Texas Attorney General Opinion: MW-381 Page: 1 of 5
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The Attorney General of Texas
November 4, 1981
Supreme Court Building
P. O. Box 12548
Austin, TX. 78711
1607 Main St., Suite 1400
Dallas, TX. 75201
4824 Alberta Ave., Suite 160
El Paso, TX. 79905
1220 Dallas Ave., Suite 202
Houston, TX. 77002
806 Broadway, Suite 312
Lubbock, TX. 79401
4309 N. Tenth, Suite B
McAlen, TX. 78501
200 Main Plaza, Suite 400
San Antonio, TX. 78205
An Equal Opportunity/
Affirmative Action Employer
Honorable W. J. Estelle, Jr.
Texas Department of Corrections
Huntsville, Texas 77340
Dear Mr. Estelle:
Opinion No. MW-381
Re: Whether Texas Department
of Corrections inmate may
review his own medical records
You have requested our opinion as to whether an inmate of the
Texas Department of Corrections [hereinafter TDC] is entitled to
review his own medical records held by the department.
It has been suggested that an inmate might have a constitutional
or common law right to inspect his own medical records. In Paine v.
Baker, 595 F.2d 197 (4th Cir.), cert. denied, 444 U.S. 925 (1979), the
court considered a similar claim. In that case, a statute prohibited
disclosure of prison records except to certain named persons.
Although the opinion notes that an inmate has a limited right,
grounded in due process, to have erroneous information expunged from
his prison file, it emphasizes that there is "no constitutional
requirement that a prisoner have access to his file." 595 F.2d at
As to an inmate's common law right of access, we are aware that
Attorney General Opinion MW-95 (1979) found that an individual has a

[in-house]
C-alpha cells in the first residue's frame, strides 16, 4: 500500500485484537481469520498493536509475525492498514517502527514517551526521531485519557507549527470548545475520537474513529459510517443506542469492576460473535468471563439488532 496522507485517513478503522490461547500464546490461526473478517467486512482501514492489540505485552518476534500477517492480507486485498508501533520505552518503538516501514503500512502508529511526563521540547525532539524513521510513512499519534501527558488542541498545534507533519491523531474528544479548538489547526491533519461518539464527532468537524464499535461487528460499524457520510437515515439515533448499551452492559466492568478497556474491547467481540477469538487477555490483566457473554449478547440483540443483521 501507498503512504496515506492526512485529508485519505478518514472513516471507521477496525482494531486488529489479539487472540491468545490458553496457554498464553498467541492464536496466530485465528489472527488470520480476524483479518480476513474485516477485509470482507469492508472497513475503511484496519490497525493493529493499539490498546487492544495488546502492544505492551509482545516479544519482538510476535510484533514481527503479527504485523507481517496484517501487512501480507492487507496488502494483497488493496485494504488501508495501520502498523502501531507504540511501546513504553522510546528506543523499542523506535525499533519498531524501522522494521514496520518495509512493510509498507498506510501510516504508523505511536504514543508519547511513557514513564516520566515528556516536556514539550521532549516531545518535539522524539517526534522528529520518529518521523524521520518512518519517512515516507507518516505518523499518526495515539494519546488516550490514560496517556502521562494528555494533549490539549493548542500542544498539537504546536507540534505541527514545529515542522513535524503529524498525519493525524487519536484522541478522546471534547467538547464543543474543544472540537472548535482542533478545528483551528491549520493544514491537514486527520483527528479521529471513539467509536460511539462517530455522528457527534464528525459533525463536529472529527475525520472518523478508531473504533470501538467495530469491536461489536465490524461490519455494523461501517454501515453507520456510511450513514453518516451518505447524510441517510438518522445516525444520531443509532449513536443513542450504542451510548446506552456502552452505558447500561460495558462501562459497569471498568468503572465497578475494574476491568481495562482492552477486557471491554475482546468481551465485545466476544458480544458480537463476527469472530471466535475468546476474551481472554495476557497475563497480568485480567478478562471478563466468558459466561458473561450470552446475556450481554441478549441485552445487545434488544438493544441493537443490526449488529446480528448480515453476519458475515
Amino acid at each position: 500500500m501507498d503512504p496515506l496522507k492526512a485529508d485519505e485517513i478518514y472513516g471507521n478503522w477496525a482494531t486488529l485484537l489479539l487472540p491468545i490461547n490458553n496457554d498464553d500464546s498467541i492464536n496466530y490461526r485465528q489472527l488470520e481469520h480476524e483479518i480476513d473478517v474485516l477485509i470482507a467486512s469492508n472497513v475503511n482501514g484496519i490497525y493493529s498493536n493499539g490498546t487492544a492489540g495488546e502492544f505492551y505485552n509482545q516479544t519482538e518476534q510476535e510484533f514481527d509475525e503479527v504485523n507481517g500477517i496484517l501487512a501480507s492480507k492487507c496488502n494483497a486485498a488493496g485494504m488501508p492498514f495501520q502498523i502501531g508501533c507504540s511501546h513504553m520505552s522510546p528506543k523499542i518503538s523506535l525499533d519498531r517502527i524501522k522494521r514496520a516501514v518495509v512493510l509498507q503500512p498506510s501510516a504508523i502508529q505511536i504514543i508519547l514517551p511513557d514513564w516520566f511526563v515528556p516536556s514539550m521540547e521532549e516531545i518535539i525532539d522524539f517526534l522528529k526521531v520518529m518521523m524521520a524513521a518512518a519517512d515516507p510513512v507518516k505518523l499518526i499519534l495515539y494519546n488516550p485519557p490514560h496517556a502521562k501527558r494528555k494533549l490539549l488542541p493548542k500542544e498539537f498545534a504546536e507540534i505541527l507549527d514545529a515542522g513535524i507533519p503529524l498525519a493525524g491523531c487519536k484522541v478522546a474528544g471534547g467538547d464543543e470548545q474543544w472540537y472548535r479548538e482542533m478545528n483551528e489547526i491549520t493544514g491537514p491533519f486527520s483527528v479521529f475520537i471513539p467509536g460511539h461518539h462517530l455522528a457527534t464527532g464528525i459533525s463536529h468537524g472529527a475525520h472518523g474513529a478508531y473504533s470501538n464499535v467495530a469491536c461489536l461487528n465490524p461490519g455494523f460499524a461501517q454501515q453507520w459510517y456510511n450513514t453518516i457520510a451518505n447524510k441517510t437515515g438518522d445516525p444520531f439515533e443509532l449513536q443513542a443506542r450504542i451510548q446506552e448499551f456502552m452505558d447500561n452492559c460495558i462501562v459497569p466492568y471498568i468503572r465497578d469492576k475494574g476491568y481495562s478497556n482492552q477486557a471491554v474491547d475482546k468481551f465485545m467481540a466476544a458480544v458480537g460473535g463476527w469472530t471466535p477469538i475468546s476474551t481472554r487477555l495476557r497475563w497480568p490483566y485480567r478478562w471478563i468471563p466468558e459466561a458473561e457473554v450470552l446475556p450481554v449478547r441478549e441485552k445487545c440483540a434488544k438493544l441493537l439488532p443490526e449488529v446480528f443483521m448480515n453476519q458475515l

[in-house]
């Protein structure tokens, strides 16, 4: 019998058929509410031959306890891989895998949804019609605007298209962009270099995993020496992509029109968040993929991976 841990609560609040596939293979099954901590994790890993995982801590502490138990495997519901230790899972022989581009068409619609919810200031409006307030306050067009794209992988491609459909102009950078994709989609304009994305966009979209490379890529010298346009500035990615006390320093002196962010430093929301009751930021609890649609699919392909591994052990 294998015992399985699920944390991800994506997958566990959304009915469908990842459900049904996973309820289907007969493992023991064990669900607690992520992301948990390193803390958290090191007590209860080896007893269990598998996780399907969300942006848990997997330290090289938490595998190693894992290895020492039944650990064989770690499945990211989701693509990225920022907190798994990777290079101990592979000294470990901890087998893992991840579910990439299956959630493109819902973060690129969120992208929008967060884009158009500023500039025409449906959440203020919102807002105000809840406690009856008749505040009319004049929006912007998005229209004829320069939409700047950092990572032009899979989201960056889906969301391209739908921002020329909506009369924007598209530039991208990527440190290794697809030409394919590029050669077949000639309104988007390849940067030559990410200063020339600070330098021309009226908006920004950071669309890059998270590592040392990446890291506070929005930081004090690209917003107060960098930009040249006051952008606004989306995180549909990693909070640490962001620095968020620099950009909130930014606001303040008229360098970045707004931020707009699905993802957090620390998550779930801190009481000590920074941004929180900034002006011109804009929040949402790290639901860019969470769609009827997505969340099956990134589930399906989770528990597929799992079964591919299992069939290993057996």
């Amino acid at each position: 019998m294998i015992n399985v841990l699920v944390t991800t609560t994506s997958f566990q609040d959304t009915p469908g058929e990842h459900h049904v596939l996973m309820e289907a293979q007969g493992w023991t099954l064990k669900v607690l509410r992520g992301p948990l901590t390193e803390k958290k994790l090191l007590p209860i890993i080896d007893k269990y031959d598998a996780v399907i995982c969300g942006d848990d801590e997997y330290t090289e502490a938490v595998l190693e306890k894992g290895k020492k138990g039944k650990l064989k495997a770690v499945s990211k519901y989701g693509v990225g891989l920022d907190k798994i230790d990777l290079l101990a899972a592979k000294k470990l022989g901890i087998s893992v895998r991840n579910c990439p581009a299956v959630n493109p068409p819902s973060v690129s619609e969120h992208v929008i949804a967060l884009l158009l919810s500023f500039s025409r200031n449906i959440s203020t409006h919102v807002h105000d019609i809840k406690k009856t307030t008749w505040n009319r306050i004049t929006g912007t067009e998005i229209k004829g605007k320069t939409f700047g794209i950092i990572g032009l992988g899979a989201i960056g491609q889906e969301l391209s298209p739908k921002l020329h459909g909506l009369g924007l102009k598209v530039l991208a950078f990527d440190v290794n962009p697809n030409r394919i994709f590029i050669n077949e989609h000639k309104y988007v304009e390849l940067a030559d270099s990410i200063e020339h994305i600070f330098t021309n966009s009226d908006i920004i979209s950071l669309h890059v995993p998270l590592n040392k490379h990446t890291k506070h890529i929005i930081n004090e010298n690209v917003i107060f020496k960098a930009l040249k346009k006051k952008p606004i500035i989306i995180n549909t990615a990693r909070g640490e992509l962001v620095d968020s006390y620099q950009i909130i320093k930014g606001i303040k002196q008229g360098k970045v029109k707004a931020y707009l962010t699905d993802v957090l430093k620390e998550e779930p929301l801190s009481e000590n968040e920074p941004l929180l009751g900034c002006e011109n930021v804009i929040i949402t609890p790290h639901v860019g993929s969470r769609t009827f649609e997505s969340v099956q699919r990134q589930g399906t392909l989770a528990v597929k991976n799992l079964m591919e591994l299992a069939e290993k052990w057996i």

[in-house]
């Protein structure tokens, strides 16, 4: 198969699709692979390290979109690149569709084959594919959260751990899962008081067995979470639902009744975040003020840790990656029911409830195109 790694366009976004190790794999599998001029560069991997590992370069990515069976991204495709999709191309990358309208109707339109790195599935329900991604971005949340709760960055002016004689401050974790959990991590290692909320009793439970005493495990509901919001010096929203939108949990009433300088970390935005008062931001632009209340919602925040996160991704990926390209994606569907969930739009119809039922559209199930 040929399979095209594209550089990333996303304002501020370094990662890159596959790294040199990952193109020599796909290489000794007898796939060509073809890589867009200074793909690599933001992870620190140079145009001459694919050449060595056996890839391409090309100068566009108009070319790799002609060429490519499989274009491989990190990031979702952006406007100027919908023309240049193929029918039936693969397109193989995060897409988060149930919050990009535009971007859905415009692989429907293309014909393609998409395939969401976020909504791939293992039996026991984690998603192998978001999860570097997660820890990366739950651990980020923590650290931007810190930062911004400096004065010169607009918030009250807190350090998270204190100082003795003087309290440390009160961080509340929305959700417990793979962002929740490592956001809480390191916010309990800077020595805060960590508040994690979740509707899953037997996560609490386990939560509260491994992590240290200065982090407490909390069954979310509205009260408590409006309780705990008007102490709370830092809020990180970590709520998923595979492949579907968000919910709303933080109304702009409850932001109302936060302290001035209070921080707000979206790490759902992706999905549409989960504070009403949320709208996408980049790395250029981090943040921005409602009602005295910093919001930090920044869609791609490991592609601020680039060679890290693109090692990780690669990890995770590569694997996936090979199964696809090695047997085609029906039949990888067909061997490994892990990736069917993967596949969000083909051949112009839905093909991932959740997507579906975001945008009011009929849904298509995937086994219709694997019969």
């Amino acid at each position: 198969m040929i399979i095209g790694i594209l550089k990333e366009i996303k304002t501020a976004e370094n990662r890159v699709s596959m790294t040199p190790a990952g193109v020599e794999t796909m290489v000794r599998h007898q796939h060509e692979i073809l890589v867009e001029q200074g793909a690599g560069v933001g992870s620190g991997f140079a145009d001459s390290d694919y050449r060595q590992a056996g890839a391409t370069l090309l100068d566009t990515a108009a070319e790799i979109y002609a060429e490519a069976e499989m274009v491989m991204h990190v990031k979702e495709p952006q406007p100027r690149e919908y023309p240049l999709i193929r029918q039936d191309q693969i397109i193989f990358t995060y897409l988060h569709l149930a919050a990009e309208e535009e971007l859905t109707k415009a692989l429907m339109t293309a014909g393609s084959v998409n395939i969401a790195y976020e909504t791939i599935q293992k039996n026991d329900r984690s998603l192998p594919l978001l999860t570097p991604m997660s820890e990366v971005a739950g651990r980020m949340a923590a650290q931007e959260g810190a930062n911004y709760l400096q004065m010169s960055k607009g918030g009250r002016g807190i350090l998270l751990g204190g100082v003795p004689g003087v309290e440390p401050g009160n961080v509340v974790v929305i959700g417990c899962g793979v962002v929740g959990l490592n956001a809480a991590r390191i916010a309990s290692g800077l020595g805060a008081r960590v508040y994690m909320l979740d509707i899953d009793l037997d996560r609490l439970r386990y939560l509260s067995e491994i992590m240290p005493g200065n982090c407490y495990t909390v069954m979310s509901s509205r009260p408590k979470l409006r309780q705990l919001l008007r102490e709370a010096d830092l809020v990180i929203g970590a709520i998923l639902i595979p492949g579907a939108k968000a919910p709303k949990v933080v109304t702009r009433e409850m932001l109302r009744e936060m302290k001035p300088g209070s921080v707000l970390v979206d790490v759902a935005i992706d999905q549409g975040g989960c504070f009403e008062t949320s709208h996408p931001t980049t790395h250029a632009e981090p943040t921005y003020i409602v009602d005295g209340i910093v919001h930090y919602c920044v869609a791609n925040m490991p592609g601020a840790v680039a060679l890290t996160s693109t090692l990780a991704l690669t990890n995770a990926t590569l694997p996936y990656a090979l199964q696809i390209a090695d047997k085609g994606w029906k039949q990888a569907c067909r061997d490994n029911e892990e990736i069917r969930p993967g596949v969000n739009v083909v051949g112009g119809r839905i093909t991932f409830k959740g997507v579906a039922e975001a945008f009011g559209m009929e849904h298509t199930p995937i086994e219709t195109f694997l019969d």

common law right to review his own criminal history record information
held by a law enforcement agency. That opinion, however, was based
largely upon the existence of federal regulations granting to an
individual a right of special access to criminal history record
information about him in the custody of an agency which is the
recipient of federal funds. Since no federal regulations require the
disclosure of prison medical records to an inmate, we do not believe
that the reasoning of Attorney General Opinion MW-95 is applicable to
Neither do we believe that Hutchins v. Texas Rehabilitation
Commission, 544 S.W.2d 802 (Tex. Civ. App. - Austin 1976, no writ),
requires a different result. In that case, the court held that a
former patient of the rehabilitation commission had a common law right
to inspect her own records. Likewise, Morris v. Hoerster, 377 S.W.2d
841 (Tex. Civ. App. - Austin 1964, no writ), dealt with access to
state hospital records by a former patient. In the situation you
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Texas. Attorney-General's Office. Texas Attorney General Opinion: MW-381, text, 1981; (texashistory.unt.edu/ark:/67531/metapth272226/m1/1/: accessed November 17, 2018), University of North Texas Libraries, The Portal to Texas History, texashistory.unt.edu; crediting UNT Libraries Government Documents Department.